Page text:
It wasn’t all downhill, of course. The highlands reserve the right to put an uphill in your way, just to keep you honest. So at the end of Golden Vale, after the junction of the Fish River and Wild Dog Creek, there was a short but steady climb towards George Howes Lake. Knowing this was coming, and feeling the warmth of the day finally asserting itself, we sat on a grassy bank for a break. It was a place a few of us had stopped before. In fact, Libby reminded us, it was almost exactly 8 years ago that she’d first met us in the Walls, joining us for a day walk past here to Tiger Lake. These days we don’t feel our walking group is complete if “Possum” (Libby’s nom de randonee) isn’t with us.
On the uphill section the sun and our physical effort squeezed the day’s first perspiration from us. After the turnoff to Tiger Lake our route once again trended downhill. And now the valley was tightening even more, squeezed between the uplands of the Walls to the south, and the outliers of Clumner Bluff to the north. To avoid a steep, bluffy descent, we left the river side and took a diagonal route through scrubby bush and forest towards the main Walls track.
[About to leave the valley]
Eventually we met that track at Trappers Hut. And here we met the first other walkers we’d seen all trip, another surprising transition. For them the hut marked the end of their major ascent for the morning. For us it was the start of the highway home: a fully-formed track, easy to follow if mildly steep. It was tempting to just put our heads down and will the carpark to come. But for a change we were now meeting, and exchanging pleasantries with, other walkers. I’m sure our words for those nearing the top – an “almost there” or a “the worst is over” – were welcome. As we got further down, it was better to stick to “where are you from?” or “what are your plans?” Sometimes the brutal truth (“You’re looking stuffed. Sorry to tell you you’re not even half-way”) is best avoided.
Such “games”, if that’s the right word, eased us to the end of the track. Even so it seemed to take longer than I expected, even though I’ve walked this track 15-20 times. It didn’t help that I’d almost run out of water as I trudged into the very full carpark. A warm mouthful from the bottom of my Camelbak didn’t quite satisfy.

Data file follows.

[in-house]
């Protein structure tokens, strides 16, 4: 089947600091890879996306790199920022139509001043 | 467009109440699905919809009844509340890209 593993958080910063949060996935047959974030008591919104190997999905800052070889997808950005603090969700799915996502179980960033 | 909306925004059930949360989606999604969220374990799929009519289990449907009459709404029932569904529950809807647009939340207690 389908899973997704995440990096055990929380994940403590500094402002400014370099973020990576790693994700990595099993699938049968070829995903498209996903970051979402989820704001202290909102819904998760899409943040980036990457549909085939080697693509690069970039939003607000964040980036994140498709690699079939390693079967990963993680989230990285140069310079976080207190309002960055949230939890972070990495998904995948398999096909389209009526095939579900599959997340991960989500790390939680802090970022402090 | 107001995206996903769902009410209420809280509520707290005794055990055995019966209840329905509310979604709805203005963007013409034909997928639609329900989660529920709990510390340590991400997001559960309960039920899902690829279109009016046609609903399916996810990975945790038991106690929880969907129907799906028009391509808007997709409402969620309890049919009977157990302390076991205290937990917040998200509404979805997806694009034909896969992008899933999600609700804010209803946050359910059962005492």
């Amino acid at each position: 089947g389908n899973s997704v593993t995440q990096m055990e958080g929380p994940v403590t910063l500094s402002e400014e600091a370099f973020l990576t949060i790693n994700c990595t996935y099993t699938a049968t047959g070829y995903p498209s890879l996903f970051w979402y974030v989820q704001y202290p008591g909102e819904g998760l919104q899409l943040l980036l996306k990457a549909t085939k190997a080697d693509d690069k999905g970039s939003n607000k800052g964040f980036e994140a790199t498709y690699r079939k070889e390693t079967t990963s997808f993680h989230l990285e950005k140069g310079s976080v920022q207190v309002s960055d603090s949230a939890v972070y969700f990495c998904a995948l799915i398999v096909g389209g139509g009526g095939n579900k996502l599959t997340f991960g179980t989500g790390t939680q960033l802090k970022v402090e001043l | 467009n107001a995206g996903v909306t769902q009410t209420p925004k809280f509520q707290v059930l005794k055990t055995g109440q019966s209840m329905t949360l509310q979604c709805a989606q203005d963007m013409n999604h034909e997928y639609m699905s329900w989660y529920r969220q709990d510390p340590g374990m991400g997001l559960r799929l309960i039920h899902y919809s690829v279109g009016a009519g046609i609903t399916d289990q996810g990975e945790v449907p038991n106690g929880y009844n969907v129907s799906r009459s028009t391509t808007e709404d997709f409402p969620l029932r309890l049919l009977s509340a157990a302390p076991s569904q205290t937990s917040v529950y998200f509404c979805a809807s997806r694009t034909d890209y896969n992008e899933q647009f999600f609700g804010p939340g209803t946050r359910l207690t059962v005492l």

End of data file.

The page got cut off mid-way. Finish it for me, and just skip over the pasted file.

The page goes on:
Once we’d loaded the cars and made it down to Earthwater Café near Mole Creek, all that was forgotten. We’d made it in time for a cooked lunch, and there were plenty of good choices in both food and drink. To spare other diners our malodorous presence, we sat outside at a long table set beneath some large deciduous trees. If this was a compromise, it’s one I’d choose every (fine) day.
[Happy campers at Earthwater Cafe]
For most of us it had been a great walk, with some neat variations on our last walk on the Plateau. The fierce, wet winds that blew for 48 hours or more now seemed a distant memory. More prominent was the honour we felt to have found and followed substantial parts of Ritters Track at last. Larry and Tim were especially happy about that. Their judicious use of the sometimes dodgy GPS data was superb. And if Jim’s illness had partly spoiled the walk for him, we had to applaud his guts (pun intended) in making it to the end. Besides, with a beer in hand and fish and chips on the way, he looked as happy as Larry – and everyone else.
Nature is home, even if we live in cities. I’m a writer based in Tasmania, Australia. I love learning and writing about the natural world, from the smallest bugs to the broadest landscapes.